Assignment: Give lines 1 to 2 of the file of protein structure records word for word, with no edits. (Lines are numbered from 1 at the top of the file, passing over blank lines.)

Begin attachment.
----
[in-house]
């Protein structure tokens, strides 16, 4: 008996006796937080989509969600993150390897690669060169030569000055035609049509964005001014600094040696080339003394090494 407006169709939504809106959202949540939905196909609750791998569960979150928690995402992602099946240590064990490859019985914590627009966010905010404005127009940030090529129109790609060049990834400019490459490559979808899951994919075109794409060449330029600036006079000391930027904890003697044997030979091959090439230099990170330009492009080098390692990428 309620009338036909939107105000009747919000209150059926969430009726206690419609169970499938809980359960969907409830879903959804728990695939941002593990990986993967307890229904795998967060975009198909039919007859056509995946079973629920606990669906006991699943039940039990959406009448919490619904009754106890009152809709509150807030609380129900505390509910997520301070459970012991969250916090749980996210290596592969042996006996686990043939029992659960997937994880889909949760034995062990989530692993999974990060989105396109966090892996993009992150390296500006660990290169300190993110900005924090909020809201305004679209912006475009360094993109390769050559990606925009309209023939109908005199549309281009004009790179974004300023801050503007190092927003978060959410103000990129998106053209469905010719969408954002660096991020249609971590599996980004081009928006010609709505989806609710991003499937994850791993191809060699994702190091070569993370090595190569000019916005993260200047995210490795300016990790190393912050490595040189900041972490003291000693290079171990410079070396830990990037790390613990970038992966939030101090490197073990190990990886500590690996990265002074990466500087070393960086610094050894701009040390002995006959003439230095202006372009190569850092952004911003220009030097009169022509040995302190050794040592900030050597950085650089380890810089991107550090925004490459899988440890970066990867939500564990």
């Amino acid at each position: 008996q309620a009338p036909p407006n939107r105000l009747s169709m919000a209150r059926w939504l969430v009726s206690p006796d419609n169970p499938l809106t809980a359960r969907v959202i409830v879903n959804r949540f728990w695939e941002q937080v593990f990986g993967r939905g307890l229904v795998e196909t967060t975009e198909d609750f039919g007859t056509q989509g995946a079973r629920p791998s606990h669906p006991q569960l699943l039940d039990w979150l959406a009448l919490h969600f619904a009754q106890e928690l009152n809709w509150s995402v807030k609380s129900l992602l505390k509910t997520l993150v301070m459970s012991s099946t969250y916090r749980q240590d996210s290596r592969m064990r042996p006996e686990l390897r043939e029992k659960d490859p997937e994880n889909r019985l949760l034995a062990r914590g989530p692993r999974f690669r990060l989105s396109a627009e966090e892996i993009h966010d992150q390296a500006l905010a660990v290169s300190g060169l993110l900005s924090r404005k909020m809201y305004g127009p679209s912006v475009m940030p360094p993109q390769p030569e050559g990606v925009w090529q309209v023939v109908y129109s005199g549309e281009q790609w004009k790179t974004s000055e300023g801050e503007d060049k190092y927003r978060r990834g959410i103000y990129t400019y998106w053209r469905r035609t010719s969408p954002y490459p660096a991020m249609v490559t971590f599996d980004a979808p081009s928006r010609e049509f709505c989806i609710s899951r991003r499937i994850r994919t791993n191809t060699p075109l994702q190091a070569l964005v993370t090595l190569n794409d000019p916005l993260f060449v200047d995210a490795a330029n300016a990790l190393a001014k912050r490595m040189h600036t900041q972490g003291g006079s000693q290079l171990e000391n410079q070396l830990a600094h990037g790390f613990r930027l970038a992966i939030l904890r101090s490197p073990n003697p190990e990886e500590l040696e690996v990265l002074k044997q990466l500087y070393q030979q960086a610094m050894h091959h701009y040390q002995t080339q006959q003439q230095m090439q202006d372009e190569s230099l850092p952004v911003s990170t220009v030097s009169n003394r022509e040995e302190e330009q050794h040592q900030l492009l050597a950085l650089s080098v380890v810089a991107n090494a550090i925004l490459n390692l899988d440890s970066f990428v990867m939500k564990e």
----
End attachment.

[in-house]
């Protein structure tokens, strides 16, 4: 008996006796937080989509969600993150390897690669060169030569000055035609049509964005001014600094040696080339003394090494 407006169709939504809106959202949540939905196909609750791998569960979150928690995402992602099946240590064990490859019985914590627009966010905010404005127009940030090529129109790609060049990834400019490459490559979808899951994919075109794409060449330029600036006079000391930027904890003697044997030979091959090439230099990170330009492009080098390692990428 309620009338036909939107105000009747919000209150059926969430009726206690419609169970499938809980359960969907409830879903959804728990695939941002593990990986993967307890229904795998967060975009198909039919007859056509995946079973629920606990669906006991699943039940039990959406009448919490619904009754106890009152809709509150807030609380129900505390509910997520301070459970012991969250916090749980996210290596592969042996006996686990043939029992659960997937994880889909949760034995062990989530692993999974990060989105396109966090892996993009992150390296500006660990290169300190993110900005924090909020809201305004679209912006475009360094993109390769050559990606925009309209023939109908005199549309281009004009790179974004300023801050503007190092927003978060959410103000990129998106053209469905010719969408954002660096991020249609971590599996980004081009928006010609709505989806609710991003499937994850791993191809060699994702190091070569993370090595190569000019916005993260200047995210490795300016990790190393912050490595040189900041972490003291000693290079171990410079070396830990990037790390613990970038992966939030101090490197073990190990990886500590690996990265002074990466500087070393960086610094050894701009040390002995006959003439230095202006372009190569850092952004911003220009030097009169022509040995302190050794040592900030050597950085650089380890810089991107550090925004490459899988440890970066990867939500564990």